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Cancer. 2000 Apr 1;88(7):1643-9.

Outcomes and factors impacting local recurrence of ductal carcinoma in situ.

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Department of Radiation Oncology, University of California-Los Angeles, Los Angeles, California 90095-6951, USA.



The optimal management of ductal carcinoma in situ (DCIS) remains controversial. Investigators have focused on identifying patients who are eligible for treatment by excision alone. A retrospective analysis of patients with DCIS treated by various modalities was conducted to compare outcomes and determine factors significant for local recurrence (LR).


Between 1985-1992, 88 consecutive diagnoses of DCIS were identified in 85 patients. Seventy-four percent were detected mammographically. The most common histologic subtypes were comedo (54%) and cribriform (23%). Tumor sizes were < 2.5 cm (49%), > 2.5-5 cm (26%), > 5 cm (23%), and unknown (2%). Final resection margins were tumor free (75%), close/positive (23%), and unknown (2%). Treatment methods included mastectomy (30%), localized surgery and radiation therapy (LSR) (43%), or wide localized surgery alone (LS) (27%). Radiation therapy (RT) was comprised of 50 grays to the breast, and 53% of treated patients received local "boost" irradiation.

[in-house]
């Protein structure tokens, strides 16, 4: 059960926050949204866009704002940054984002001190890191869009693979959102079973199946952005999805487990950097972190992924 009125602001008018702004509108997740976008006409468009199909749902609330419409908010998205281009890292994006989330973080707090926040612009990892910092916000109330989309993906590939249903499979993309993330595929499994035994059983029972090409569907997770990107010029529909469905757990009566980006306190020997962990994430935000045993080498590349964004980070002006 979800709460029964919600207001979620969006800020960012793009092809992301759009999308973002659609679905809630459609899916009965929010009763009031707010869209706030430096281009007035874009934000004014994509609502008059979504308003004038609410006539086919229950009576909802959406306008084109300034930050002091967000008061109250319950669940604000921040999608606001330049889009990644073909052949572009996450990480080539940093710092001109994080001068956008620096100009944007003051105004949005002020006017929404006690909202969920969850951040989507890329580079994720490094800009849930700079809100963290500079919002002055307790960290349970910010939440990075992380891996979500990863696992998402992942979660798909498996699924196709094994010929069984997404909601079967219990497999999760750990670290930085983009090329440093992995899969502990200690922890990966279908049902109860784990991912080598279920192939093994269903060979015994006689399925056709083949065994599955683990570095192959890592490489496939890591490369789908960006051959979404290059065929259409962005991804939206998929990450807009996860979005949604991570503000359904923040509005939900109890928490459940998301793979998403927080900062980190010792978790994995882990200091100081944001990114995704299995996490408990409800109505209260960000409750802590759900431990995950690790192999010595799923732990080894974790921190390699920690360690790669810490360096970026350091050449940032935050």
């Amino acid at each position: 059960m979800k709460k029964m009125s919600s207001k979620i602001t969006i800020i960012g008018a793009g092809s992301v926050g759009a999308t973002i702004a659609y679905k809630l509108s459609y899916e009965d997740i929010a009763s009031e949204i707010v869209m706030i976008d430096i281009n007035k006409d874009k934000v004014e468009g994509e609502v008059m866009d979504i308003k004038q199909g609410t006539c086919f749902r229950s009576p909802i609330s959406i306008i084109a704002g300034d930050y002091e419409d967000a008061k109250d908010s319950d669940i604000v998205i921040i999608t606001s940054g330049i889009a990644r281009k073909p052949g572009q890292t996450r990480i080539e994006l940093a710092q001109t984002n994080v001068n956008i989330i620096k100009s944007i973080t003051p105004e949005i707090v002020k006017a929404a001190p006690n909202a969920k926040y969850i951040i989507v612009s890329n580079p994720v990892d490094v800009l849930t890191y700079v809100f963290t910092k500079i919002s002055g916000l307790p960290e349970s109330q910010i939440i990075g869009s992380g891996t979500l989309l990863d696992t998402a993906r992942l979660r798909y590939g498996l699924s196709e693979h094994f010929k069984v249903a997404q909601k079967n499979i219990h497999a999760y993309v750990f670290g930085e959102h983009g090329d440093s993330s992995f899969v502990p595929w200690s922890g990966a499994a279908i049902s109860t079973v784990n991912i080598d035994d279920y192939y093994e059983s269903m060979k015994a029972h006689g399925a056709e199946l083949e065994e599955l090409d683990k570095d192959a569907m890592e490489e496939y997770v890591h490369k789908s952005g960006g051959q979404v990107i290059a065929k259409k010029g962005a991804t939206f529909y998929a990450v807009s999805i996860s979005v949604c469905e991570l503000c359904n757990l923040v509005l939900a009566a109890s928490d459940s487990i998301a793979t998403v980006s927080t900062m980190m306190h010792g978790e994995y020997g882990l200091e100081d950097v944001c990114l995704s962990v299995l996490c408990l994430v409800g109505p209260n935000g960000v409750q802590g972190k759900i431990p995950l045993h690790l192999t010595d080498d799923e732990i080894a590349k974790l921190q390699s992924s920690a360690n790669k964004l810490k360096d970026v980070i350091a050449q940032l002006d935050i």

The median follow up was 8.3 years. The overall recurrence rate was 13. 6%, whereas the median time to LR was 27.8 months. Recurrence rates according to treatment modality were: LS: 25%; LSR: 13%; and mastectomy: 4%. However, if surgical margins were tumor free, LSR had a LR rate of 3.4%. After RT, no LR occurred prior to 15 months, and 4 of 5 tumors were noninvasive. Nine patients treated by excision alone conformed to the criteria of Lagios et al. criteria and LR occurred in three of nine tumors. Of the factors analyzed, margin status was found to be the best predictor for LR (P = 0.05).


If surgical margins are tumor free, the LSR regimen is equivalent to mastectomy for local tumor control. Annual mammograms may be adequate for the follow-up of patients with irradiated breasts, but biannual studies still are recommended for patients treated with excision alone.

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